- John Thavis
‘How I would like a church that is poor, and for the poor’
Pope Francis held his first meeting with the press today, and impressed them with what has become characteristic low-key charm.
Addressing several thousand journalists in the Vatican audience hall, he set his prepared text aside and told the story about how he chose his papal name.
As the vote moved increasingly toward the “dangerous” two-thirds majority, he said, he received encouragement from his old friend, Brazilian Cardinal Claudio Hummes, who sat next to him in the Sistine Chapel.
When he went over the two-thirds mark of 77 votes, Cardinal Hummes hugged him, kissed him and said simply, “Don’t forget the poor.”
Those first words to the new pope have remained on his mind, Pope Francis said. Looking out at the journalists, the new pope declared with emphasis: “Ah, how I would like a church that is poor, and for the poor.”
As the ballot-counting continued in the Sistine, he said, he thought of St. Francis as the saint of the poor, as the man of goodness and peace, as a man who “loved and protected creation,” the same created world that modern society has a hard time protecting.
And so he chose Saint Francis of Assisi as his new namesake. He added that other names were suggested to him – Adrian, after a famous reforming pope, for example. He said someone even jokingly suggested taking the name Pope Clement XV, to get even with Pope Clement XIV, who suppressed the Jesuit order in the 1800s. (Pope Francis is a Jesuit.)
He had a couple of other thoughts for journalists, too. Reporting on the church is different from other contemporary matters, he said, because the church is essentially a spiritual organization that does “not fit into worldly categories.”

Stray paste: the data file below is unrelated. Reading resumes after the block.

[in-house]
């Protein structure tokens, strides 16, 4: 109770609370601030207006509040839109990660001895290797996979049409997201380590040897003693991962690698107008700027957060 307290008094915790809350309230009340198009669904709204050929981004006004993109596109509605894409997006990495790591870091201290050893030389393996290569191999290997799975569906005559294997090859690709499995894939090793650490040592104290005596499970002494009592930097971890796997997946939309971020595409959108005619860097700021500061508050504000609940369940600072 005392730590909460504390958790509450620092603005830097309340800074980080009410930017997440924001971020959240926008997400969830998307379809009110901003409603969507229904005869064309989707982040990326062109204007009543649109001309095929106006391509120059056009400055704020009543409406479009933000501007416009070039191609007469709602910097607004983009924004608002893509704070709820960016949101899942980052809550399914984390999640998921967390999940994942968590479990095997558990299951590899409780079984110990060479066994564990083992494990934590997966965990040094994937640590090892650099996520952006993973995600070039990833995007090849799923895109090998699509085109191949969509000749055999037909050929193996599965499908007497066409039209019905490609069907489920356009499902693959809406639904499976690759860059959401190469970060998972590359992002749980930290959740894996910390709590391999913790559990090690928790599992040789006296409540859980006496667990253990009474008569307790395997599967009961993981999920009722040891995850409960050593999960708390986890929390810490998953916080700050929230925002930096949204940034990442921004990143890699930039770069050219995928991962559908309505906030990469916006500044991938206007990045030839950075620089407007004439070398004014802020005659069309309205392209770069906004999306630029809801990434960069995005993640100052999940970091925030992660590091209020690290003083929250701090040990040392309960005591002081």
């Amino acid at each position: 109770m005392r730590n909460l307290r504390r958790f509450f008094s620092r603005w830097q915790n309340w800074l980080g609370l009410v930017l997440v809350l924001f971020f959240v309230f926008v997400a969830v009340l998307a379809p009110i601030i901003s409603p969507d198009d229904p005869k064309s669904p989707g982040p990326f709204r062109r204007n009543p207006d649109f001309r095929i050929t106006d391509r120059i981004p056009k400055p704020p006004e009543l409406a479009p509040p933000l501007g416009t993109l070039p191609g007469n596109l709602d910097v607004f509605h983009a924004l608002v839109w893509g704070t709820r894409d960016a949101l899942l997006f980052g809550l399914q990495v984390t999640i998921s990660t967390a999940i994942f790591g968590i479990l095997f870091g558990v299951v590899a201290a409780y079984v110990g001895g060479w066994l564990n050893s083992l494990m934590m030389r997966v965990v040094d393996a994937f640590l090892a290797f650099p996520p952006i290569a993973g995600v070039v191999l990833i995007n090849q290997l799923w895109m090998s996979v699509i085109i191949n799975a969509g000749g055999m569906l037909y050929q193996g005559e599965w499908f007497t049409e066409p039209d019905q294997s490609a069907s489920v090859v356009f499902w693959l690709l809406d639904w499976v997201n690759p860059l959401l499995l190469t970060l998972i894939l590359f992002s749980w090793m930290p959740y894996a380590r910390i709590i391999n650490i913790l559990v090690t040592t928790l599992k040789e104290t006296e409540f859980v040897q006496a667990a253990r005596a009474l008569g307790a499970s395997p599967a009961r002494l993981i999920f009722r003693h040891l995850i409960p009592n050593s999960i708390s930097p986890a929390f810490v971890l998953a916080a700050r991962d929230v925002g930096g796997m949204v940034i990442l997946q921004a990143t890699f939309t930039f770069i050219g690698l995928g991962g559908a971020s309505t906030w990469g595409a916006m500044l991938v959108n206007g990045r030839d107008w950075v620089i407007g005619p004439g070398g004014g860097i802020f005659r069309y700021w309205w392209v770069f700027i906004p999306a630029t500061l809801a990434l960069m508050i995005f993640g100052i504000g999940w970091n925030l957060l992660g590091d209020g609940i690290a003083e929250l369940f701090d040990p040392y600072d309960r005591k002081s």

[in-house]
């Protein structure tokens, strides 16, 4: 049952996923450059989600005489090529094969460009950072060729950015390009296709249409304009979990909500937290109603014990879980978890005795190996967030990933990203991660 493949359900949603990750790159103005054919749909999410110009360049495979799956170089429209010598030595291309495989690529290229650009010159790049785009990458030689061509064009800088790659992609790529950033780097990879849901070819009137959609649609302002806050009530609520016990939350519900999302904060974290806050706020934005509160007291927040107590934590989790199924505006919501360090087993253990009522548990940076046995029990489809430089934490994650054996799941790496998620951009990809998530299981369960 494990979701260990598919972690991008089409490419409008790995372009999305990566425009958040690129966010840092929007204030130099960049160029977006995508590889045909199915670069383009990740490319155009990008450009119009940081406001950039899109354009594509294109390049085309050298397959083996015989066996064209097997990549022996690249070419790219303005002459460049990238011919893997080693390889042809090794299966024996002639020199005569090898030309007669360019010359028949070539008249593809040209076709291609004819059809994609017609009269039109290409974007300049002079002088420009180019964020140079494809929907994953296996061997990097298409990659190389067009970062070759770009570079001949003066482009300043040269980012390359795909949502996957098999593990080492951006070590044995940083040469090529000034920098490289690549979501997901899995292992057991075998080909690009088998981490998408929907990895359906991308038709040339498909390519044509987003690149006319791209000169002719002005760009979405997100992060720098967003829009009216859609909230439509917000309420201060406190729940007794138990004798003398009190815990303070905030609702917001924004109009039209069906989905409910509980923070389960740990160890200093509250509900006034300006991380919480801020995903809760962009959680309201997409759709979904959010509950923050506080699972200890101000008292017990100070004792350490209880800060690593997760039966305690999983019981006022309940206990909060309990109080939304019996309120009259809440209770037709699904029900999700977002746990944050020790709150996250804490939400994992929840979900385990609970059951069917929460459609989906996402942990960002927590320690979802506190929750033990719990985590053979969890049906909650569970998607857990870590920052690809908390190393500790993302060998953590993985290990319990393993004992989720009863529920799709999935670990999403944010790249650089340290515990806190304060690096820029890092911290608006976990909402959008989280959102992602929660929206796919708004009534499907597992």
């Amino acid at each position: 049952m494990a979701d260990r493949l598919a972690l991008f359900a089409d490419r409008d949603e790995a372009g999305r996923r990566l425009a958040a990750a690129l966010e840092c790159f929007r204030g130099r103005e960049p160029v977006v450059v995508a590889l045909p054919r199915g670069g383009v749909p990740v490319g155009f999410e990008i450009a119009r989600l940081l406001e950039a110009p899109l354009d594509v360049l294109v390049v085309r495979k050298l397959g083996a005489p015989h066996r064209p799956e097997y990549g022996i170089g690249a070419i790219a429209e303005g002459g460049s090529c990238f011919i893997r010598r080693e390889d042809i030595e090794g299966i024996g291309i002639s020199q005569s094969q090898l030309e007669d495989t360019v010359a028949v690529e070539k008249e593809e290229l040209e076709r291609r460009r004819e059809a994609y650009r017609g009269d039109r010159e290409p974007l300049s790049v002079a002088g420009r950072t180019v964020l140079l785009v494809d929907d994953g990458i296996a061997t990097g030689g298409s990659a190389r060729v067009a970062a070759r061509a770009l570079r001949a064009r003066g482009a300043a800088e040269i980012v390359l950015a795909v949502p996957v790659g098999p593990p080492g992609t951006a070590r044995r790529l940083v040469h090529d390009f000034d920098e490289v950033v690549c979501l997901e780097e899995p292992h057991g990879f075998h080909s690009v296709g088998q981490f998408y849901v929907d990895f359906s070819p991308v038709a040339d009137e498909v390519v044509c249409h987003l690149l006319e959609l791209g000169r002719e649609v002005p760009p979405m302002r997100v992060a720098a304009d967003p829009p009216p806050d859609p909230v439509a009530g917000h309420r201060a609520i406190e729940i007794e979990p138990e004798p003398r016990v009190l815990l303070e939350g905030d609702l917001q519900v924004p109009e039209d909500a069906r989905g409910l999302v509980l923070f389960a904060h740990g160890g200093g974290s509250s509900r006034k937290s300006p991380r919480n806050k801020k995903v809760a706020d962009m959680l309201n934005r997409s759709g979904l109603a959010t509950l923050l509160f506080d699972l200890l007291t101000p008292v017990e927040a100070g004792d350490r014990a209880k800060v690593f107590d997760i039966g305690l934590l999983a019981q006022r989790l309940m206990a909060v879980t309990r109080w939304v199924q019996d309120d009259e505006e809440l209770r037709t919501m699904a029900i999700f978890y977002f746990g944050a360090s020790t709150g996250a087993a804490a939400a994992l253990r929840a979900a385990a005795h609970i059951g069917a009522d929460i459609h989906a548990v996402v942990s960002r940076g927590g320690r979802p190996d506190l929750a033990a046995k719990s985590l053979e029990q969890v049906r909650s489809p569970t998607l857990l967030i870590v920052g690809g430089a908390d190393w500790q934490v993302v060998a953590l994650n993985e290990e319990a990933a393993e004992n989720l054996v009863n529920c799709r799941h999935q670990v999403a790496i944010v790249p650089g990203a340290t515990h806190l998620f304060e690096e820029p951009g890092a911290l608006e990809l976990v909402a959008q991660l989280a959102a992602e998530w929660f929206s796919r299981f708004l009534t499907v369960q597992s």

“The church does not have a political nature,” he said. That, too, was pronounced deliberately – no doubt the pope read all about the presumed political jockeying in the Italian newspapers during the run-up to the conclave.
He urged reporters to remember what he called a “trinity of communication” in their work: truth, goodness and beauty.
The pope’s blessing to journalists was unusual, to say the least. Saying that he realized there were non-Catholics and non-believers present in the hall, he would “give this blessing in silence, from my heart, to each of you, respecting the conscience of each person, but knowing that each one of you is a child of God.”
Then, instead of the usual formal blessing – standard practice at papal audiences – he said quietly, “God bless you,” and walked off the stage.
That left some immensely pleased at the pope’s sensitivity, and others complaining loudly: “What kind of a blessing was that?”
Well, it was the kind of blessing Pope Francis wanted to give. And more and more, I’m getting the impression that this is a man who is not simply “getting used to being pope,” but who is coming into the office with clear, and very different, ideas.
As a postscript, when Pope Francis walked out of the audience hall, the papal limousine was waiting for him. But the pope waved it off and kept walking, happy to go by foot to his Vatican residence a short distance away.
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